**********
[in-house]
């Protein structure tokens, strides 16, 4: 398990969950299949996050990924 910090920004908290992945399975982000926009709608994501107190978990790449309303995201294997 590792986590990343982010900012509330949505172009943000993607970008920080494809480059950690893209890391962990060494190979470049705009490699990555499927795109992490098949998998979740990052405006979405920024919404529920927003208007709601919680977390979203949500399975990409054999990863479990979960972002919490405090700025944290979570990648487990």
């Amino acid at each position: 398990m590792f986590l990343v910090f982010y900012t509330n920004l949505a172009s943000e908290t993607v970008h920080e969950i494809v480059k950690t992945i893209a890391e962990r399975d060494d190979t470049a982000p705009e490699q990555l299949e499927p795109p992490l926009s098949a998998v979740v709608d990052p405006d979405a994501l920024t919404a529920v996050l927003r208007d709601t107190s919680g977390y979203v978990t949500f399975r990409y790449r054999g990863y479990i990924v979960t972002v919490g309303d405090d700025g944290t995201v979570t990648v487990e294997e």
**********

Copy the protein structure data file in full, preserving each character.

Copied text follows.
[in-house]
């Protein structure tokens, strides 16, 4: 398990969950299949996050990924 910090920004908290992945399975982000926009709608994501107190978990790449309303995201294997 590792986590990343982010900012509330949505172009943000993607970008920080494809480059950690893209890391962990060494190979470049705009490699990555499927795109992490098949998998979740990052405006979405920024919404529920927003208007709601919680977390979203949500399975990409054999990863479990979960972002919490405090700025944290979570990648487990």
């Amino acid at each position: 398990m590792f986590l990343v910090f982010y900012t509330n920004l949505a172009s943000e908290t993607v970008h920080e969950i494809v480059k950690t992945i893209a890391e962990r399975d060494d190979t470049a982000p705009e490699q990555l299949e499927p795109p992490l926009s098949a998998v979740v709608d990052p405006d979405a994501l920024t919404a529920v996050l927003r208007d709601t107190s919680g977390y979203v978990t949500f399975r990409y790449r054999g990863y479990i990924v979960t972002v919490g309303d405090d700025g944290t995201v979570t990648v487990e294997e």